COUNTRY FUN

an early education learning space ~ where play equals learning

September 8, 2016
by countryfun
Comments Off on A Healthly Reminder

A Healthly Reminder

As we head into a season that seems to see more illness here’s a reminder:

original source:http://w2.cocokids.org/_cs/downloadables/cc-healthnutrition-keepmehome.pdf

August 10, 2016
by countryfun
Comments Off on Zucchini Jam?

Zucchini Jam?

Our zucchini seedlings germinated really well this year and I find it hard to throw seedlings on the compost pile. I gave some away to families to plant and the rest ended up in our garden. With the weather this year the zucchini plants are really producing. We’re baking, dehydrating, freezing and eating both raw and cooked. There is also only so much zucchini you can give away, so…… what else can we do besides the compost pile? Have fun with a zucchini recipe online search :)

I found a couple of interesting ideas and settled on Zucchini Jam. After watching YouTube videos and comparing recipes I combined with my other jam recipes and settled on the following:

  • 6 cups shredded zucchini – I left on peel, seeded completely and shredded with multiple grating plates to get a variety of sizes/textures.
  • 5 cups sugar
  • 1/2 cup bottled lemon juice – I always have this on hand vs fresh lemon
  • 1 – 20 oz can crushed pineapple (with natural juice) – do not drain
  • 6 oz regular jello, any flavor works – I tried strawberry first as I know it’s liked by everyone here. Does have food dye for those with allergies.

Placed everything, but jello, in a saucepan that would hold ingredients with an extra 4 inches to cover splatters as it boils. Boil for 20 minutes. Stir almost constantly to prevent sticking and browning. Also cuts down foaming. Zucchini goes transparent, but maintains texture.

While cooking zucchini mixture get canning jars and lids ready. (Loving my electric water bath canner. Heats quicker and maintains temperature really well. Also frees up much needed stove top space.)

After 20 minutes remove zucchini mixture from heat source and add in jello. Stir it in really well and get it into hot jars. (I used a mix of jelly jars that I had on hand.) Process in water bath for 5 minutes.

jam

Always seem to have a bit left over whenever I make jams, relishes, and pickles so we enjoyed this new jam this morning on homemade whole wheat toast. Texture was more like a marmalade and not too sweet. Will definitely make more of this zucchini jam. It was super easy, reasonable cost and pretty healthy for a jam – zucchini and pineapple.

July 9, 2016
by countryfun
Comments Off on Can We Paint?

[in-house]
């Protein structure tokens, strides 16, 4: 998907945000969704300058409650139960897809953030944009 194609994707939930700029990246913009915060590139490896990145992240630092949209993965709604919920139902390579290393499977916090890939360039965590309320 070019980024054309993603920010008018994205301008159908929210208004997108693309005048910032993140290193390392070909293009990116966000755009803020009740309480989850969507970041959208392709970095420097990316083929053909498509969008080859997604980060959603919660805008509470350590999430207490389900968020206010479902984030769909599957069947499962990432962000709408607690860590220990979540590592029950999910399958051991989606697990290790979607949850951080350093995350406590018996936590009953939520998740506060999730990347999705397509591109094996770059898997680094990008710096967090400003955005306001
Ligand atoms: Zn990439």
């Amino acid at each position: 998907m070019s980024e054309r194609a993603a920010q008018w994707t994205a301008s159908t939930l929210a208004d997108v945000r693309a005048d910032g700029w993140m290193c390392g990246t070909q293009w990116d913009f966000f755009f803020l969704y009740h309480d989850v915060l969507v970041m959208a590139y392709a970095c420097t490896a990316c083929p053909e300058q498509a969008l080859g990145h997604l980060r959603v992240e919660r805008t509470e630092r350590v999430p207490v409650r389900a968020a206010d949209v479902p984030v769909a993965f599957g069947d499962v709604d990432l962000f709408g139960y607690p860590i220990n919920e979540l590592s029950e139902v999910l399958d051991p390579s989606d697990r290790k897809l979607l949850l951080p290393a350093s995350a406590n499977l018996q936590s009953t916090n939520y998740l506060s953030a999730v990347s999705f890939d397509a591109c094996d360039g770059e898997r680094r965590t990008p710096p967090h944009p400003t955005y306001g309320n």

Can We Paint?

Part of the fun of having my school-age children for the full day in the summer is their desire for doing art projects. The challenge for me is to continue to find ways to teach techniques, expanding learning while considering current interests.

This activity met the requirements of wanting to paint and wanting something finished to take home. I wanted to reinforce the importance of not over painting until it was a mud color/ or knowing when to stop. We have been having lots of play involving rainbow colors and patterns. For storytime I’ve been reading Eric Carle books. Putting this all together and pulling from my Pinterest boards I pulled together the materials for spinning chameleons. I was inspired by a colorful chameleons project on Tippytoe Crafts.

2016_06_27_img_0231_28010489992_oWe started with finding a coloring page that provided the size and position the children wanted for their chameleons.

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I traced the page from Hedgie’s Desk and made a stencil for our spinner cut-out while the children got started painting paper plates using tempera paints.

2016_06_27_img_0230_27497934993_o   2016_06_27_img_0233_27497880133_o

I couldn’t waste all the tempera paint spread over the paint tray, so I showed them how to do a print by placing paper down on the tray. I them went for a lesson on symmetry by folding that paper in half, pressing and opening. 2016_06_27_img_0240_27832351880_oDid this twice rotating 180 degrees between each print/fold and press. We’ll use this texture paper later for another project.  

Once the back plate was painted the children chose to switch to watercolor for the top plate. 2016_06_27_img_0234_28035291981_oThey all went with blue for a sky look. Some will add a construction paper branch for the chameleon to be climbing along.  2016_06_27_img_0238_27498158304_o2016_06_27_img_0239_28078934946_o 2016_06_27_img_0241_28010318802_o

I loved how they used every paint brush from the brush box. :)    2016_06_27_img_0237_27832412740_o